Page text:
par Naeije, Robert
Référence Pulmonary Vascular Disorders, Nova Science Publishers, Inc., page (247-270)
Publication Publié, 2021-04
Partie d'ouvrage collectif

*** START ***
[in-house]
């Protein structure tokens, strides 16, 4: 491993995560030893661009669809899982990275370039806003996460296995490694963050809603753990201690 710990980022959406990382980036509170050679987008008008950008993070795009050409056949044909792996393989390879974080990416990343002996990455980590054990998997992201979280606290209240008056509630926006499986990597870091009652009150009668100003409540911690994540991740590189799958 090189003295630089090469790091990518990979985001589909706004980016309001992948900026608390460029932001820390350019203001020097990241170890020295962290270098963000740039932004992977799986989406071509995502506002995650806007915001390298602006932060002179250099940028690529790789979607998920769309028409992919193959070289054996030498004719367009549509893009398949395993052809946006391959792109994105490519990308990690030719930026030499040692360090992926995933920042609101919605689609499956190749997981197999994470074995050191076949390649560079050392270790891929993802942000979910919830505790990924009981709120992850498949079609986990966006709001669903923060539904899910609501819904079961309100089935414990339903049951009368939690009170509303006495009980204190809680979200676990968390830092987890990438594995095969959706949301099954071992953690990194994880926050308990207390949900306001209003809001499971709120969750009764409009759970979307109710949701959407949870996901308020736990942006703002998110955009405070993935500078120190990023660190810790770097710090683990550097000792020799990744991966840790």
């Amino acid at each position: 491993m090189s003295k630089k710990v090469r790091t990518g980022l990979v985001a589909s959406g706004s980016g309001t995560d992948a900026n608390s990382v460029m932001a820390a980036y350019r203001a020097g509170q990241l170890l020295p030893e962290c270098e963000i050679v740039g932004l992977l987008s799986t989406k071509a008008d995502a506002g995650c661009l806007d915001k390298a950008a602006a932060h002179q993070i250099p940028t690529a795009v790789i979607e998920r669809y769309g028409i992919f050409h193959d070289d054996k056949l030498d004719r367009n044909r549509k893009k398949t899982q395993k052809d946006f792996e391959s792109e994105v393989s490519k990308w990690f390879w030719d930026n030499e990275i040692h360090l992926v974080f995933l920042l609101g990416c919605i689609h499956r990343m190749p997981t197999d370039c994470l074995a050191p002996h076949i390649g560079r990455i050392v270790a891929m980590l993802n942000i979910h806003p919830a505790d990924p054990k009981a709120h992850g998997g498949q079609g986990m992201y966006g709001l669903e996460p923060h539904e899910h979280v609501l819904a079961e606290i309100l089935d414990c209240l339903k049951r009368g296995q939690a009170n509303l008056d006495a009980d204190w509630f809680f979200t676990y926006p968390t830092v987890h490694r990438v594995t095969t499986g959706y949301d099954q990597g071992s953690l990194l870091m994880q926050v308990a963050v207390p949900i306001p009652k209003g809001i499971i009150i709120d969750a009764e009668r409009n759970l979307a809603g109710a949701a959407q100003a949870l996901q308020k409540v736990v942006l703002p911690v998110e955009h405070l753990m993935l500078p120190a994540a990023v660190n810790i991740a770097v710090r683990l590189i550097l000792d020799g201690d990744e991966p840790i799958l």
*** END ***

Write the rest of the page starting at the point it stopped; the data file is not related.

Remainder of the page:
Résumé : Cor pulmonale can be defined by right heart failure secondary to diseases affecting the structure and function of the lungs. It used to be a postmortem pathological definition but now relies on imaging combined or not with a right heart catheterization. The most common cause of cor pulmonale is chronic obstructive pulmonary disease. The sine qua non condition of cor pulmonale is an excessive afterload on an increase in pulmonary artery pressures. The right ventricle initially adapts increased loading by increased contractility and hypertrophy without increased dimensions. There may even be decreased dimensions due to dynamic hyper-inflation impeding systemic venous return, then creating a condition recently identified as cor pulmonale parvus. With evolution of the disease, chronic inflammation, hypoxemia and hormonal disturbances, salt and water retention concur with exhaustion of systolic function adaptation to only mild pulmonary hypertension to produce the clinical picture of systemic congestion with hepatomegaly, turgescent jugular veins and eventual ascites. Cor pulmonale is associated with a limitation to exercise capacity and a poor prognosis. Treatment of cor pulmonale includes correction of hypoxemia with supplemental oxygen, relief of hypercapnic acidosis by ventilatory support and diuretics to control fluid retention. Vasodilators including those interfering with the endothelin, nitric oxide-soluble guanylate cyclase and prostacyclin pathways effective in the treatment of pulmonary arterial hypertension have repeatedly failed to show benefit. The ultimate treatment for refractory cor pulmonale is lung transplantation as right heart structure and function return to normal or near-normal after correction of the causal lung condition.